- "h" — C header
- "hpp" — C++ header
- "hxx" — C or C++ header
- "asm" — assembly source (MASM)
- "inc" — assembly header (MASM)
- "def" — module definition file
At this stage, there are problems with the filtered data. The first problem: we are not sure that object file paths were properly reverted to the source files paths.
- Filtering clue No. 4: let's check if there are matching filepaths between filtered symbol data and filtered data from binaries.
They do match, so that means that we properly restored most of the directory structure for the source tree. There are some folders that might not be properly restored, but this level of inaccuracy is acceptable. We can also replace the "c??" extensions with a matching filepaths extensions.
The second problem is header files. Although a header file is a very important part of a source tree, it is not compiled into an object file. This means that we can't restore the information about header files from object files, so we can only locate and restore header files that were found in the raw data from binaries.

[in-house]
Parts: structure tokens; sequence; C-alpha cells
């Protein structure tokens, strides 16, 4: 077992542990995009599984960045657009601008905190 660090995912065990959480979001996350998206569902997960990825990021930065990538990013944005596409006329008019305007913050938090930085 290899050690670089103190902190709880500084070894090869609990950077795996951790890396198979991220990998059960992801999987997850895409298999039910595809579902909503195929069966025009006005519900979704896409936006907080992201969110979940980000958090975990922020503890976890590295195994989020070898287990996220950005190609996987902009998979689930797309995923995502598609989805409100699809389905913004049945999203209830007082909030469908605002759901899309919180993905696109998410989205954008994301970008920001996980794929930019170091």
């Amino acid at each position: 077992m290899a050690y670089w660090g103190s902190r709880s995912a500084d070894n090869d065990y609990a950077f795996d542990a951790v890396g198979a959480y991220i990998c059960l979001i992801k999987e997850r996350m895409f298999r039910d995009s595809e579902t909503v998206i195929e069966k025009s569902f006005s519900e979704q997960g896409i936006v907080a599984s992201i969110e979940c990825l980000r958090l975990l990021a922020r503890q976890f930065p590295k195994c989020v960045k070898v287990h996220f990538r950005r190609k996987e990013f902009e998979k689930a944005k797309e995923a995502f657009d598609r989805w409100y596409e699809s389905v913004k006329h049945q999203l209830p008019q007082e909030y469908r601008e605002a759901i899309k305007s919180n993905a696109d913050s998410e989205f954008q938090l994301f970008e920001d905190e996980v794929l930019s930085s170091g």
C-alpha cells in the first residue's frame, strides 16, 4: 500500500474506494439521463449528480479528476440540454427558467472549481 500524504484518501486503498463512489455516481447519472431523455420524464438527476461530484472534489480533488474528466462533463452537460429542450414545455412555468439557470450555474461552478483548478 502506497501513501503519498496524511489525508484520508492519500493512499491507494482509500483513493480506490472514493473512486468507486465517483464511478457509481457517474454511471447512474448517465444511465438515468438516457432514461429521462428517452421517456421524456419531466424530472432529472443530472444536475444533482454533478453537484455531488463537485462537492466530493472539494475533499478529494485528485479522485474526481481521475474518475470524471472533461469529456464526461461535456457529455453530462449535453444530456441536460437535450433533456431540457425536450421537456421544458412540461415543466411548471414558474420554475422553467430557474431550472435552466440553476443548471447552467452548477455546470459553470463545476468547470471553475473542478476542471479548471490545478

The third problem is that we still don't know the extensions for the most source files.
- Filtering clue No. 5: assume that a directory contains source files of the same type.
This means that if a directory already contains the "cpp" source file, it is likely that all the other files in the same folder will be "cpp" sources.
- Filtering clue No. 6: use external sources of information for detail specification.
I used Windows Research Kernel as a reference to the assembler sources and renamed some assembly sources by hand.
Inspecting the Result Data
A keyword search in the source filenames for "telemetry" resulted in 424 hits, the most interesting of which are listed below.
These results don’t generate additional information about the telemetry internals, but they do provide an interesting starting point for a more detailed research.
I next found PatchGuard, but the source tree contains only one file of an unknown type (most likely binary).
Searching the unfiltered data reveals that PatchGuard is in fact a separate project.
I also searched for random phrases and words. Some interesting results are provided below:
You are invited to check Windows 10 source tree at Github and share your findings.
Author: Artem Shishkin, Positive Research